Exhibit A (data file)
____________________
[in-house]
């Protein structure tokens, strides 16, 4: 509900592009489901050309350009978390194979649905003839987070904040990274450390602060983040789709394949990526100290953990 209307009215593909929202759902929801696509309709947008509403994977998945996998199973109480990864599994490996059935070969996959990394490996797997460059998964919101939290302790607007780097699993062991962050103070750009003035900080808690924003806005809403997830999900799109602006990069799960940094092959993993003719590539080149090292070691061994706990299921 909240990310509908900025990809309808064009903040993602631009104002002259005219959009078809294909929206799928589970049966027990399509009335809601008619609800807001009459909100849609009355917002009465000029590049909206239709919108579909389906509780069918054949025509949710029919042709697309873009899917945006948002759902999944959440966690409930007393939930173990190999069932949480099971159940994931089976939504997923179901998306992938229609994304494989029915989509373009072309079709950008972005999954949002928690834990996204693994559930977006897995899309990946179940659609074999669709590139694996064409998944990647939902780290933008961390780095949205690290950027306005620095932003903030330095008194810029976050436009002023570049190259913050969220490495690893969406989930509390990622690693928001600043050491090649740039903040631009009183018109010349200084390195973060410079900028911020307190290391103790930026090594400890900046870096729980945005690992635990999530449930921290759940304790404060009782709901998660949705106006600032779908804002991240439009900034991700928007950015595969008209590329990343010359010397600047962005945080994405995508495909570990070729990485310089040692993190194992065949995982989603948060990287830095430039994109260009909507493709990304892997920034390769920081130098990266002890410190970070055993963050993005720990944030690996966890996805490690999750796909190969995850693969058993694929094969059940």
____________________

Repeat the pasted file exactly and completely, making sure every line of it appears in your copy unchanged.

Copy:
[in-house]
């Protein structure tokens, strides 16, 4: 509900592009489901050309350009978390194979649905003839987070904040990274450390602060983040789709394949990526100290953990 209307009215593909929202759902929801696509309709947008509403994977998945996998199973109480990864599994490996059935070969996959990394490996797997460059998964919101939290302790607007780097699993062991962050103070750009003035900080808690924003806005809403997830999900799109602006990069799960940094092959993993003719590539080149090292070691061994706990299921 909240990310509908900025990809309808064009903040993602631009104002002259005219959009078809294909929206799928589970049966027990399509009335809601008619609800807001009459909100849609009355917002009465000029590049909206239709919108579909389906509780069918054949025509949710029919042709697309873009899917945006948002759902999944959440966690409930007393939930173990190999069932949480099971159940994931089976939504997923179901998306992938229609994304494989029915989509373009072309079709950008972005999954949002928690834990996204693994559930977006897995899309990946179940659609074999669709590139694996064409998944990647939902780290933008961390780095949205690290950027306005620095932003903030330095008194810029976050436009002023570049190259913050969220490495690893969406989930509390990622690693928001600043050491090649740039903040631009009183018109010349200084390195973060410079900028911020307190290391103790930026090594400890900046870096729980945005690992635990999530449930921290759940304790404060009782709901998660949705106006600032779908804002991240439009900034991700928007950015595969008209590329990343010359010397600047962005945080994405995508495909570990070729990485310089040692993190194992065949995982989603948060990287830095430039994109260009909507493709990304892997920034390769920081130098990266002890410190970070055993963050993005720990944030690996966890996805490690999750796909190969995850693969058993694929094969059940």